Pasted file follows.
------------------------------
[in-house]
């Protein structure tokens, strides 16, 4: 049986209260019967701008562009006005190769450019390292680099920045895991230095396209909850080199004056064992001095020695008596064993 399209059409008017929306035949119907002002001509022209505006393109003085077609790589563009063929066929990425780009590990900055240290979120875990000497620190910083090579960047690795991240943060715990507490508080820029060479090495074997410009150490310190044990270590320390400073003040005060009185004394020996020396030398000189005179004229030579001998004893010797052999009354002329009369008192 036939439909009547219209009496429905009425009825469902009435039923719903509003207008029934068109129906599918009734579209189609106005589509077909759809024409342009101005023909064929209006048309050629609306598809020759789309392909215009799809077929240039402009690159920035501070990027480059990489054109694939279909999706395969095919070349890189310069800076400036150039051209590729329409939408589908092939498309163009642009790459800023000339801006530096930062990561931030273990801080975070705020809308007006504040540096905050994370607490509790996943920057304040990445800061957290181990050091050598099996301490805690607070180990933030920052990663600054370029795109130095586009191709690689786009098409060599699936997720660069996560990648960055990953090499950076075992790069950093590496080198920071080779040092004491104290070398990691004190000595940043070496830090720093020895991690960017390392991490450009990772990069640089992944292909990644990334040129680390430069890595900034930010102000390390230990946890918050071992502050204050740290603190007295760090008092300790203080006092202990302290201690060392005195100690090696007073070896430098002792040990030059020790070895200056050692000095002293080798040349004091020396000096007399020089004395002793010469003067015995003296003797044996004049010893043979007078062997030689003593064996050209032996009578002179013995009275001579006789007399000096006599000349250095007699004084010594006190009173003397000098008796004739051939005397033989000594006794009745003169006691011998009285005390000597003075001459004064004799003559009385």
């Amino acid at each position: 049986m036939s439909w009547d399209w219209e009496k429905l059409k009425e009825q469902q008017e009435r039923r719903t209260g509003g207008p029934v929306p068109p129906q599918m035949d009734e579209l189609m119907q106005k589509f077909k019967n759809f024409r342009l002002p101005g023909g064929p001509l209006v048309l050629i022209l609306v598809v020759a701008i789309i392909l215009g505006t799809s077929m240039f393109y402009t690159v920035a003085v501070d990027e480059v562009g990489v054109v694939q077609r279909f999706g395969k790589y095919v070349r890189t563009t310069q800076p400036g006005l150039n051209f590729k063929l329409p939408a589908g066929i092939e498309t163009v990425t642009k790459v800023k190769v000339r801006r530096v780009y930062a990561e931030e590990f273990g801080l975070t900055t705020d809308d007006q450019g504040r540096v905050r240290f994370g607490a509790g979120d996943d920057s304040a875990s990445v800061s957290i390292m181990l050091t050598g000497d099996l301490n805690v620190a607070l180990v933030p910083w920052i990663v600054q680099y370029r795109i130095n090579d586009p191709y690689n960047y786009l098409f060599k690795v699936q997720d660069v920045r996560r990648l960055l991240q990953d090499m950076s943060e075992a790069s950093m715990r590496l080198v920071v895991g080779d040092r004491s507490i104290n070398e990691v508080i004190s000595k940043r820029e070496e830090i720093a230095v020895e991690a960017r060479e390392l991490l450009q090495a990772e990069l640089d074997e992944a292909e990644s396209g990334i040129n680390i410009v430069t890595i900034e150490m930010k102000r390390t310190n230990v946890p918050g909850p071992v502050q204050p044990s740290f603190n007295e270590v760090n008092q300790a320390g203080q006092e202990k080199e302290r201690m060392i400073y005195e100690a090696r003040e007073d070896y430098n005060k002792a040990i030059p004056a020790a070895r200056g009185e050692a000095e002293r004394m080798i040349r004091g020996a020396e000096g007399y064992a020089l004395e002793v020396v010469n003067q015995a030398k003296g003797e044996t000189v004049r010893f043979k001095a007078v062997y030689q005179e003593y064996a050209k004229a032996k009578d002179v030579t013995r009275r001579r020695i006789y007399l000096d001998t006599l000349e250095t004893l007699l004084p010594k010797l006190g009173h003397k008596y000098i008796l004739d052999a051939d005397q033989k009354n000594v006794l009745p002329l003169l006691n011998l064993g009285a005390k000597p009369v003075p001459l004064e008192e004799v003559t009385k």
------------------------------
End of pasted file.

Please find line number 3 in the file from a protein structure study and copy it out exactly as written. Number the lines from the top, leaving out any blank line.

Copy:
């Amino acid at each position: 049986m036939s439909w009547d399209w219209e009496k429905l059409k009425e009825q469902q008017e009435r039923r719903t209260g509003g207008p029934v929306p068109p129906q599918m035949d009734e579209l189609m119907q106005k589509f077909k019967n759809f024409r342009l002002p101005g023909g064929p001509l209006v048309l050629i022209l609306v598809v020759a701008i789309i392909l215009g505006t799809s077929m240039f393109y402009t690159v920035a003085v501070d990027e480059v562009g990489v054109v694939q077609r279909f999706g395969k790589y095919v070349r890189t563009t310069q800076p400036g006005l150039n051209f590729k063929l329409p939408a589908g066929i092939e498309t163009v990425t642009k790459v800023k190769v000339r801006r530096v780009y930062a990561e931030e590990f273990g801080l975070t900055t705020d809308d007006q450019g504040r540096v905050r240290f994370g607490a509790g979120d996943d920057s304040a875990s990445v800061s957290i390292m181990l050091t050598g000497d099996l301490n805690v620190a607070l180990v933030p910083w920052i990663v600054q680099y370029r795109i130095n090579d586009p191709y690689n960047y786009l098409f060599k690795v699936q997720d660069v920045r996560r990648l960055l991240q990953d090499m950076s943060e075992a790069s950093m715990r590496l080198v920071v895991g080779d040092r004491s507490i104290n070398e990691v508080i004190s000595k940043r820029e070496e830090i720093a230095v020895e991690a960017r060479e390392l991490l450009q090495a990772e990069l640089d074997e992944a292909e990644s396209g990334i040129n680390i410009v430069t890595i900034e150490m930010k102000r390390t310190n230990v946890p918050g909850p071992v502050q204050p044990s740290f603190n007295e270590v760090n008092q300790a320390g203080q006092e202990k080199e302290r201690m060392i400073y005195e100690a090696r003040e007073d070896y430098n005060k002792a040990i030059p004056a020790a070895r200056g009185e050692a000095e002293r004394m080798i040349r004091g020996a020396e000096g007399y064992a020089l004395e002793v020396v010469n003067q015995a030398k003296g003797e044996t000189v004049r010893f043979k001095a007078v062997y030689q005179e003593y064996a050209k004229a032996k009578d002179v030579t013995r009275r001579r020695i006789y007399l000096d001998t006599l000349e250095t004893l007699l004084p010594k010797l006190g009173h003397k008596y000098i008796l004739d052999a051939d005397q033989k009354n000594v006794l009745p002329l003169l006691n011998l064993g009285a005390k000597p009369v003075p001459l004064e008192e004799v003559t009385k």